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If I retreat, shoot me, by Dave Baker

Discussion in 'Book Reviews' started by ColHessler, Sep 25, 2018.

  1. ColHessler

    ColHessler Member

    Dec 5, 2010
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    Length: 285 pages, counting acknowledgements.

    This is a novel, set in South Africa during WWII, and is the story of the Rousseau brothers. The older brother, Pierre, is a farmer who, like his father, is a Boer who became loyal to the British and is willing to fight against the Axis. The younger brother, Jan, is a law student who is pro-Hitler, and we see him in the early part of the book reading Mein Kampf. With South Africa's declaration of war, Pierre joins the Air Force and ends up an air gunner. Jan goes to law school and finds a fellow Boer who gets him involved with the Stormjaers, the paramilitary wing of the Afrikaner group Ossawabrandwag. These people are willing to commit sabotage against their country's war effort.

    The title of the book comes from the oath the Stormjaers take, which includes, "If I retreat, shoot me. If I advance, follow me. If I die, avenge me."

    I like that Baker gives us chapters that take us through a month of action at a time, with no overburdening of words. What action sequences he has, with either brother, is crisp and engrossing. Also that he sprinkled some Afrikaans words throughout to give it some personality.

    I did catch a couple of anachronisms. For instance, in January of '39, Pierre is talking about Jews being deported to the east, and even disappearing. I think that was another couple years in the future. Also, when Pierre gets to Cairo in June of '41, Baker has him meet members of the South African 6th Armored Division, which he says, "had recently been prominent in the liberation of Addis Ababa from the Italians." Um, the South African 6th Armored Division wasn't formed until February of 1943.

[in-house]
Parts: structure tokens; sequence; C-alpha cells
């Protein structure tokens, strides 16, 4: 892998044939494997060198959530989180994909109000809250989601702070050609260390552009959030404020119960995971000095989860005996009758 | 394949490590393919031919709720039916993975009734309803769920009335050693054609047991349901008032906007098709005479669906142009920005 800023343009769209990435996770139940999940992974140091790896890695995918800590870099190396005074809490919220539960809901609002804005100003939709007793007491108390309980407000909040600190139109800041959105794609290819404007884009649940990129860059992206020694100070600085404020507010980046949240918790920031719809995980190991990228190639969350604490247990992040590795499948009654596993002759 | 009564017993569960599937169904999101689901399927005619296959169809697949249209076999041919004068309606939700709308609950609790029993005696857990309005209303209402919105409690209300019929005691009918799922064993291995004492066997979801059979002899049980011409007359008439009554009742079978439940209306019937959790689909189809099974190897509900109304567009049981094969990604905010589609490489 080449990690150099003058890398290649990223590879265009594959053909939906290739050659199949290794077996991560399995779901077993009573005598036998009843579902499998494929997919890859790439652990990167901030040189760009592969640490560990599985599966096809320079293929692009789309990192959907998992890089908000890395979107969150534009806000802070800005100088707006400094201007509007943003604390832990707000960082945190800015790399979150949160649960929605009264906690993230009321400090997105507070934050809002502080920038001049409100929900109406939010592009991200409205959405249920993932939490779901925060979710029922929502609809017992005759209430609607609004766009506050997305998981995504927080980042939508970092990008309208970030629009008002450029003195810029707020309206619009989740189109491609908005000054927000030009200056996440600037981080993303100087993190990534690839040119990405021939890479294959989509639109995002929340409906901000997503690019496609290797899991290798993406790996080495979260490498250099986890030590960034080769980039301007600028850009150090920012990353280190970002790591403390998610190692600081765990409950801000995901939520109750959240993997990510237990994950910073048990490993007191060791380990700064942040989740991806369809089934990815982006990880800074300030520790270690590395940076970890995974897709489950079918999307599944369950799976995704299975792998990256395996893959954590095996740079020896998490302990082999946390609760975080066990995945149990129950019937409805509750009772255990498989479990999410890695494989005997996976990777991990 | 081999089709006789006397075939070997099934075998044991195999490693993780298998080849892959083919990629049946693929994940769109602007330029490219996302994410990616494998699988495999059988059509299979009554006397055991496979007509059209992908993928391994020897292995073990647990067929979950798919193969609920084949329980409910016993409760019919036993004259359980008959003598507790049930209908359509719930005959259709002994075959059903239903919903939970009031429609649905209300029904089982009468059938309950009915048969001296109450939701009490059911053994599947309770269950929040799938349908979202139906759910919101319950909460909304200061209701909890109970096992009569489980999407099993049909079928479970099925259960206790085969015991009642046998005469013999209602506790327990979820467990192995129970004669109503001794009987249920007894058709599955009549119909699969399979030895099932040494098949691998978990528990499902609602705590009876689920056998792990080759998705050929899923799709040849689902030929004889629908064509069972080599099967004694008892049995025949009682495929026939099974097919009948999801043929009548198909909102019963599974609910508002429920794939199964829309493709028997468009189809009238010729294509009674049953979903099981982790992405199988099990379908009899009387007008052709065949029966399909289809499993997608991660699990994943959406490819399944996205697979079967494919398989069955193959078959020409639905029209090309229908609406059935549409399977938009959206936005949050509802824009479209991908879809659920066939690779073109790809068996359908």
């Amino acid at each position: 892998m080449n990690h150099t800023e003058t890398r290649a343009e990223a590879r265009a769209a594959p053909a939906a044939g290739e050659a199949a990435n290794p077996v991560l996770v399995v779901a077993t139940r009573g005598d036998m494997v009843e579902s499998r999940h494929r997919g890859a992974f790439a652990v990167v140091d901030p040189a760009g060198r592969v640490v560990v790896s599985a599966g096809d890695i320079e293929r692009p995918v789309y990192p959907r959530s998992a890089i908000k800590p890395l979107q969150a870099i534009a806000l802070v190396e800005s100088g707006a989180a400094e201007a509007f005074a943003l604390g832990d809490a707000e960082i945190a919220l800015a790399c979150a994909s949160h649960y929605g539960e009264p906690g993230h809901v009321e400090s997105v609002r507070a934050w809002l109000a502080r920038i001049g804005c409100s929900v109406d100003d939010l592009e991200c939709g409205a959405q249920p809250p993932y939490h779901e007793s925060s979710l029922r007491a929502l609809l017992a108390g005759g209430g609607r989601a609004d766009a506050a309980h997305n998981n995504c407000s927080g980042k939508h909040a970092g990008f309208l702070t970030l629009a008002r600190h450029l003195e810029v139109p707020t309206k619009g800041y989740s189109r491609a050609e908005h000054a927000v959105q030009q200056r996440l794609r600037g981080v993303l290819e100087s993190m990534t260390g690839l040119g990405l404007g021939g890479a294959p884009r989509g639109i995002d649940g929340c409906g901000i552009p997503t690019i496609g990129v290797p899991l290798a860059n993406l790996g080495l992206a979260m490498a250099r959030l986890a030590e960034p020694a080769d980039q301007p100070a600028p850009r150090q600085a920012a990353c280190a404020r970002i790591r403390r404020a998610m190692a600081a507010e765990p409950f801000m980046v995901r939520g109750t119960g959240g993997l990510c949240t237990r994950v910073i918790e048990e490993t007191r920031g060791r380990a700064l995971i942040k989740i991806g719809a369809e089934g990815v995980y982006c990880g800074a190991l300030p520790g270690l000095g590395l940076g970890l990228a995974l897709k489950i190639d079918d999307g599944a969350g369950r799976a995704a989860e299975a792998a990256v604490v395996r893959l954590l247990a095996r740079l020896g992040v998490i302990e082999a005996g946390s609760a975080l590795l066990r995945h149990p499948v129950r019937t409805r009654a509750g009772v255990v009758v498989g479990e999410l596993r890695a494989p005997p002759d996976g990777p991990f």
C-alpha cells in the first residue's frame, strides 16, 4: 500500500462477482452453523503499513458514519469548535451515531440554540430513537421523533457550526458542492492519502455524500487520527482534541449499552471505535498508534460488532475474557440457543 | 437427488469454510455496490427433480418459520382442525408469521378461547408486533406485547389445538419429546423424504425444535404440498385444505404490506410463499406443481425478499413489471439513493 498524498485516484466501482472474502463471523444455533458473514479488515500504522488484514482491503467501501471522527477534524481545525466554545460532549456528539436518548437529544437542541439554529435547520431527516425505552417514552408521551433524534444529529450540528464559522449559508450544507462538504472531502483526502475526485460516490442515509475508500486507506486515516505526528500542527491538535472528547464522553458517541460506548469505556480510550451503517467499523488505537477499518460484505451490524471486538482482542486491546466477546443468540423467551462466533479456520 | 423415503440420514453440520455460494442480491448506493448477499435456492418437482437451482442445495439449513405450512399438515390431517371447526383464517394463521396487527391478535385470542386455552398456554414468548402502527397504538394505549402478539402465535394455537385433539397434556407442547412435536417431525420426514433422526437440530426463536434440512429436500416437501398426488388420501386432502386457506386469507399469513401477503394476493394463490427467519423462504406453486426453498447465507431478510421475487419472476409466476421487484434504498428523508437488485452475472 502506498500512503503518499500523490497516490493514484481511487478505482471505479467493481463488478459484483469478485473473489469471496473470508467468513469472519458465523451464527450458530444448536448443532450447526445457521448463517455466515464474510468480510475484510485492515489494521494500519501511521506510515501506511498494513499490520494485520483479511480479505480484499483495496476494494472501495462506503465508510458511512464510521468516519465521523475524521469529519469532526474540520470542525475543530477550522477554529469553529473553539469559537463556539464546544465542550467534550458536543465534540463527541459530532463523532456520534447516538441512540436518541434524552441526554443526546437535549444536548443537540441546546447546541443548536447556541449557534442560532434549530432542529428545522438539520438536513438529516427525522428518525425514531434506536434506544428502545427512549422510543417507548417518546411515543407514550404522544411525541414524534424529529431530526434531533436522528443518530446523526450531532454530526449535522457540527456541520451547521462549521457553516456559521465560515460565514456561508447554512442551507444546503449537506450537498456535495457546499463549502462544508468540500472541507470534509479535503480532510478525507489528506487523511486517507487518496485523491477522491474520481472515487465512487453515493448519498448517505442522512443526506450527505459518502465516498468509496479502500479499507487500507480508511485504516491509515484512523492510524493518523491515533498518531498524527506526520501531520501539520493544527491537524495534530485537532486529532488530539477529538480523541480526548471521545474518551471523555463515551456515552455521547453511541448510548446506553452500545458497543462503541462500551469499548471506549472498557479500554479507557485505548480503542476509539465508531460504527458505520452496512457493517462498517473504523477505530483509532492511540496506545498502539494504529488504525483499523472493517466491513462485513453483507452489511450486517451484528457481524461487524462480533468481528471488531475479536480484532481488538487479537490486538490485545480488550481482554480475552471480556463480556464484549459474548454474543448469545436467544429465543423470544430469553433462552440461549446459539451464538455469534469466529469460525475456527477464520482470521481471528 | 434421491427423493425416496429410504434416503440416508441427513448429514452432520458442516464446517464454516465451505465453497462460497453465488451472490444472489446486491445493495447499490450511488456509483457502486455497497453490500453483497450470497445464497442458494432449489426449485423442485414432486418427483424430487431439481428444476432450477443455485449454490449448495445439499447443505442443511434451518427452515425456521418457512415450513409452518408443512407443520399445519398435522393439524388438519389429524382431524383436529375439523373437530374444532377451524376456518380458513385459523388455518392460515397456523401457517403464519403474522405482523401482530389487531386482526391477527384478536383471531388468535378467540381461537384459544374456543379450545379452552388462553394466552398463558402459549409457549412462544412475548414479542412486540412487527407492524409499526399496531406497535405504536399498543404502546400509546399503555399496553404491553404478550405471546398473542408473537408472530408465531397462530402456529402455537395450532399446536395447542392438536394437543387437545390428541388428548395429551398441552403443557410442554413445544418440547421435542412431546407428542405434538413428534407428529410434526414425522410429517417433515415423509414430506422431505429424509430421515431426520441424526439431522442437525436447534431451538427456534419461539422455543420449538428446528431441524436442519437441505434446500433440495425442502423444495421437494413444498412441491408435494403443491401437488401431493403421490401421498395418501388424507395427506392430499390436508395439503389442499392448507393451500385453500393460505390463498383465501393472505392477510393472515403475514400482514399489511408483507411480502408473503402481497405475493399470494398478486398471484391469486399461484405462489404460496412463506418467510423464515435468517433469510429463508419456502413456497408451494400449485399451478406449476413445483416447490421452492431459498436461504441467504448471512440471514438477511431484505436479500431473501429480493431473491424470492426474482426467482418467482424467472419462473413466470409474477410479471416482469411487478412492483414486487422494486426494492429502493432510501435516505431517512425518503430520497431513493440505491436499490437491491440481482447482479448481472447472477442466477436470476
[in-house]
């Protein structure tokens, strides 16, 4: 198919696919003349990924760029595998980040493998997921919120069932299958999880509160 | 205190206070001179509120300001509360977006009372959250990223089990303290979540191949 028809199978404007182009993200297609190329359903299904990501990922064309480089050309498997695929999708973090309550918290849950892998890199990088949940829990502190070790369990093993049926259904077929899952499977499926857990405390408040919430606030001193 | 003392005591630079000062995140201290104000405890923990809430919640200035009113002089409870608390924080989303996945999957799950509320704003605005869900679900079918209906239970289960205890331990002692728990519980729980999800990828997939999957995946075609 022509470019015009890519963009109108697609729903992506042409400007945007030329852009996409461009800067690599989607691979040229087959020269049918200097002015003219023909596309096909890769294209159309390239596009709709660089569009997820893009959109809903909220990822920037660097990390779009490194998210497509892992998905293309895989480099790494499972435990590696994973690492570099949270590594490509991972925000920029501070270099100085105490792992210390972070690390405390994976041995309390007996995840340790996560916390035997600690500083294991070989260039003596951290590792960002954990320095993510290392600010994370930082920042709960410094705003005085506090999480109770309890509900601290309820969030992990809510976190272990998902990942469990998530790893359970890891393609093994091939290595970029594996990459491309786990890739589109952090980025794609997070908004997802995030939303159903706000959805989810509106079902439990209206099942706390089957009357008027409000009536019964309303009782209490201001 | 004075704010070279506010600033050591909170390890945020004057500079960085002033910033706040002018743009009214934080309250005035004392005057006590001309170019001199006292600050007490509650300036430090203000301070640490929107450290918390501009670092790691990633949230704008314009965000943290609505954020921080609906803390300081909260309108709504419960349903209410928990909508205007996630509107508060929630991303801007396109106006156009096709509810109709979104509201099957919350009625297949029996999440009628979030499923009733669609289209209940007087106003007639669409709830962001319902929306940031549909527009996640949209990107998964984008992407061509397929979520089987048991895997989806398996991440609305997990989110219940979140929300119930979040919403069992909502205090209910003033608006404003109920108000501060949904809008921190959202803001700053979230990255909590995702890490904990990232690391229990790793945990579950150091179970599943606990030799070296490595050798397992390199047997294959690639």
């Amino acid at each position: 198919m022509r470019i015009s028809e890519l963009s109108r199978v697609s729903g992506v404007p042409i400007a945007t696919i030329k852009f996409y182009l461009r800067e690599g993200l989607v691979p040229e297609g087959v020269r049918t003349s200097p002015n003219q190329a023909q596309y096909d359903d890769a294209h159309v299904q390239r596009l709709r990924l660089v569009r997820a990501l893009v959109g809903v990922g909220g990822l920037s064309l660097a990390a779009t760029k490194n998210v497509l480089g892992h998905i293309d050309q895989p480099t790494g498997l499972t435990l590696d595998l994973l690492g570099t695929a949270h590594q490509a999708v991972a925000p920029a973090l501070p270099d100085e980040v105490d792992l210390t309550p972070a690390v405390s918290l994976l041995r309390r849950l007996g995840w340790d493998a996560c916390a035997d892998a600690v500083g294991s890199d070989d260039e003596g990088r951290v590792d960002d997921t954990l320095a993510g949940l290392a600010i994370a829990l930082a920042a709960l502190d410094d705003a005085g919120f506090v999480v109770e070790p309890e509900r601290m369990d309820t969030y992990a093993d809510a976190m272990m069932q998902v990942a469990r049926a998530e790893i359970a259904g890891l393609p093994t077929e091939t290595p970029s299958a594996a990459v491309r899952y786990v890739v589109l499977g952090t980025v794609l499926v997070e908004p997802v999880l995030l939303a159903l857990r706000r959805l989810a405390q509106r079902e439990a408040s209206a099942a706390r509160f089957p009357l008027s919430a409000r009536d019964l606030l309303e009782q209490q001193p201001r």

He also makes reference to shuttle bombing, but he's only describing low-level missions, not going on to another airbase and bombing up to attack the same target from another direction. At first I wondered if this was another case of "two people separated by a common language," but upon looking it up, it seems Baker used the term without knowing that.

    As far as action is concerned, Pierre see a lot of action with women, maybe half a dozen, and not so much with the Germans. At least for me, I like and I write war stories with more war in them, and not so many women, but that's me.

    Baker gave us a good, uplifting ending, and it makes the book, for me, worth the time.
    JJWilson likes this.
  2. mconrad

    mconrad New Member

    May 29, 2013
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    QUOTE: "At least for me, I like and I write war stories with more war in them, and not so many women, but that's me."

    Me too. With the obvious exception of my own war, in which no amount of war would be too small, and no number of women too many.

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